Rakkety calls Shaw’s murder “a disturbing event that causes us to think about how we meet people and live our lives.”
For Becka Tilsen, program co-coordinator of Seattle’s Home Alive, an anti-violence non-profit organization, the fact that Shaw was “so brutally killed” by a perpetrator who brought up sexuality and sex identity repeatedly in his statements of defence, suggests that Shaw’s sexual orientation played a role in the Maiava’s motivation to kill.
Tilsen, who also was not aware that Maiava had been convicted, adds:
“I think it would behoove the legal system to unpack those situations with more analysis of the covert and subtle ways homophobia motivates behavior. Certainly somebody can be motivated by hate, homophobia, racism, sexism, xenophobia, immigrant oppression and not disclose it.
“It is frustrating for us in the community who are doing social change work that there isn’t more awareness around stopping hate that doesn’t involve waving a Nazi flag or doesn’t use epithets,” she continues. “You can perpetrate a hate crime without epithets or overt disclosure of your bigotry.”
Baird says, but for Shaw’s gender and the extraordinary violence done to the body in this instance, the case is not different from violent crimes he’s prosecuted by men against women. He admits he is taken aback by the apparent lack of concern in both straight and queer communities about what he sees as the dangerous practice of meeting people anonymously over internet and telephone chatlines.
“I am somewhat surprised that the gay community wasn’t more obviously concerned about vulnerability to predatory behavior,” he says. “This case made me realize that people who meet anonymously over sex chatlines are extremely vulnerable to predatory sociopaths.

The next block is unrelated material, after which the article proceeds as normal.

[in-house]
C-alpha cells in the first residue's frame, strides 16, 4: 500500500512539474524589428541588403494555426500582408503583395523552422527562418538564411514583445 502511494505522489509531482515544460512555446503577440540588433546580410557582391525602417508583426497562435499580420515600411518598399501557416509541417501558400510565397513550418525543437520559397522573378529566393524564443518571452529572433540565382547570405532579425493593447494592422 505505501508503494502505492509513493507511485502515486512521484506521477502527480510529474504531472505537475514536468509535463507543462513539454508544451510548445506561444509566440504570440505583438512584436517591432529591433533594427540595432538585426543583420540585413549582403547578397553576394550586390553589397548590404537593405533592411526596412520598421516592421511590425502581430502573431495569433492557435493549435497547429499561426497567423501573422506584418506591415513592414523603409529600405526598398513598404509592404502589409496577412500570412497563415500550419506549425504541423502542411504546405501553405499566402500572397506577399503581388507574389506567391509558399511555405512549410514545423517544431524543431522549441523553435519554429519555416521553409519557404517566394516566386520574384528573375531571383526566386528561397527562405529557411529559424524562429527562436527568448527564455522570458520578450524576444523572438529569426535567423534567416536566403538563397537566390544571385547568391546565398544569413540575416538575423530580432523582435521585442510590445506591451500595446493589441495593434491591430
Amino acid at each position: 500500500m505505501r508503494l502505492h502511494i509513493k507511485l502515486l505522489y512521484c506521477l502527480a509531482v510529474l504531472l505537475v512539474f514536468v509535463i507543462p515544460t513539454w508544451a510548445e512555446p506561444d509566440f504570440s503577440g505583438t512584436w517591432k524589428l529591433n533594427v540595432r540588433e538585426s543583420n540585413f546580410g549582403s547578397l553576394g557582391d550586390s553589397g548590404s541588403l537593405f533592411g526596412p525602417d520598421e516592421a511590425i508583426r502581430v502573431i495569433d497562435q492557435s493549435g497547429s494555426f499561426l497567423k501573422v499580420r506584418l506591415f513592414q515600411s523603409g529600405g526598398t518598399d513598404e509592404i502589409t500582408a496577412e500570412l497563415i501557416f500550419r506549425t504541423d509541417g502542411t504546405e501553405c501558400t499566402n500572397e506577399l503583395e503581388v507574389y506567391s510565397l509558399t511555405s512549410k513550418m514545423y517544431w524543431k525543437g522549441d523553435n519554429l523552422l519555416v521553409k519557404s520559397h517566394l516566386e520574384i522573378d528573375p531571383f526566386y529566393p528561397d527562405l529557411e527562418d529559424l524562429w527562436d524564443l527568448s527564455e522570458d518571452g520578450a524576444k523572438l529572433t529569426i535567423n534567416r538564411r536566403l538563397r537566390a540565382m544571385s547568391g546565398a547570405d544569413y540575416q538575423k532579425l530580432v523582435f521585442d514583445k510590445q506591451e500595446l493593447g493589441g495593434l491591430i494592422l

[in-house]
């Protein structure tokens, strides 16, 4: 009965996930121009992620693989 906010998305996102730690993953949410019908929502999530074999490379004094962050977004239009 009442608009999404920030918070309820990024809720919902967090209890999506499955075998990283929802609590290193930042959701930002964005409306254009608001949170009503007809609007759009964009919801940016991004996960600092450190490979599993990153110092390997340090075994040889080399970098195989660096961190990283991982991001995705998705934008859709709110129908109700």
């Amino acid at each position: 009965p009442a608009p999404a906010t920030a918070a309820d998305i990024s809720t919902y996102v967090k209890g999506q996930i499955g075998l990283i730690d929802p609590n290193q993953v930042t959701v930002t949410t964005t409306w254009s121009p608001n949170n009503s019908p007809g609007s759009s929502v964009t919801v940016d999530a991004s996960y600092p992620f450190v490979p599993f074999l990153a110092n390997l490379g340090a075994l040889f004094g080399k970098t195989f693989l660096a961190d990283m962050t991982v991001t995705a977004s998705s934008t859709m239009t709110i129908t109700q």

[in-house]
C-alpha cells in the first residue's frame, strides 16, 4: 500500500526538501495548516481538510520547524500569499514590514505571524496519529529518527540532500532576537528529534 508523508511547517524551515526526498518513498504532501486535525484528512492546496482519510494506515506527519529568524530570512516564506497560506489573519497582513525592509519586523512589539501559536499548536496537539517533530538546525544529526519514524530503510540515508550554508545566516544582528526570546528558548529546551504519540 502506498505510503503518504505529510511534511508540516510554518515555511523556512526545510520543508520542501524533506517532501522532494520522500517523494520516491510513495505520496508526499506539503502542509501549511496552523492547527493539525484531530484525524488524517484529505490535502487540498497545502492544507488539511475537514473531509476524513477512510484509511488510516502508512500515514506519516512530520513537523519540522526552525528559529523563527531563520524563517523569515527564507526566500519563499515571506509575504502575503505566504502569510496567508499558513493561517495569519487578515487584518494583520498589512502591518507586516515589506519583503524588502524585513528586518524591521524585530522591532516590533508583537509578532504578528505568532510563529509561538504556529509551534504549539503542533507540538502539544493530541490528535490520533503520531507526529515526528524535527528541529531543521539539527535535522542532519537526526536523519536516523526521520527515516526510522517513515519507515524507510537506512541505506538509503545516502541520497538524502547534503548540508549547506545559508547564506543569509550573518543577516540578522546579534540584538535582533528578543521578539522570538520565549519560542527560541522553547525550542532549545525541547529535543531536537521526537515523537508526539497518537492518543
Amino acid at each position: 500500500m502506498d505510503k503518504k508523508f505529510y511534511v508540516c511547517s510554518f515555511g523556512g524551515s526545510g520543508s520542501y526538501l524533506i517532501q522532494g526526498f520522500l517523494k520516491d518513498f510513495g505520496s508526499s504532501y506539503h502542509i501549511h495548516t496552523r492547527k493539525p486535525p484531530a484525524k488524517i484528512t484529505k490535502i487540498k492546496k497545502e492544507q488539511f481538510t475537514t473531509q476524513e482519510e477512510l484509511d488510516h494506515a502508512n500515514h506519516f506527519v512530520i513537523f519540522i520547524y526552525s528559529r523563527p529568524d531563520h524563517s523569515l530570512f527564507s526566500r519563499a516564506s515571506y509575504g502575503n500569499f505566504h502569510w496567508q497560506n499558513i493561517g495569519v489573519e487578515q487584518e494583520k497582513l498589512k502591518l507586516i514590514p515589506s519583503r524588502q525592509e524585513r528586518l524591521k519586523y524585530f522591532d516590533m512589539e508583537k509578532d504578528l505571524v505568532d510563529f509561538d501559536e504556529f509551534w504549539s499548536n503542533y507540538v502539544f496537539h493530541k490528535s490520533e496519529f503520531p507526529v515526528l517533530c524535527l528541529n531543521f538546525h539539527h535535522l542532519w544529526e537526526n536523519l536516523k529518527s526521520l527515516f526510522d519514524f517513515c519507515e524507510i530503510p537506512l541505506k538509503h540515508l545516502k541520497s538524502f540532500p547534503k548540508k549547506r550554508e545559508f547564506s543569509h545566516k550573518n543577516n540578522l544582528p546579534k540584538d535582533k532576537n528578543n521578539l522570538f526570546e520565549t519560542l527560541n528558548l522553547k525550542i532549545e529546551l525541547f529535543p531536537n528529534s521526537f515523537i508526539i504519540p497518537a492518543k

“Whether in the straight or gay community, there didn’t seem to be any sort of acknowledgement that it is extra dangerous to rendezvous anonymously with someone over the internet,” he continues. “It’s easier in some ways for the sociopath than picking people up on the streets because of the secrecy. It struck me that we are lucky this does not happen more often. It’s a very easy way to get away with murder.”
Rakkety agrees it’s wise for everyone to remain vigilant and “to practice an abundance of caution when using internet and phone chatlines,” but asserts that in this age, the use of such forms of communication is not going to change and will undoubtedly continue to grow in the future.
“We’ll need to develop strategies to keep ourselves safe on chatlines and be aware of the danger that lurks on the other side of the screen or phone line. What happened to Shaw, could have happened to any one of us.”
Asked about some of the ways people can protect themselves from becoming victims when hooking-up anonymously, Tilsen says it’s important for people to enlist support or buddy systems and to engage in safety planning. She says, however, that having a list of dos and don’ts can be problematic.
It’s preferable to “elicit suggestions from people, rather than us being the experts bringing the best advice,” she says. “We want people to engage in changing their own lives [Having a list of dos and don’ts] can send an oppressive message. When we get involved in behavior modification of people who could be potential victims then we participate in victim blaming. If they don’t do one of the dos and or do one of the don’ts it takes the focus off of the perpetrators.”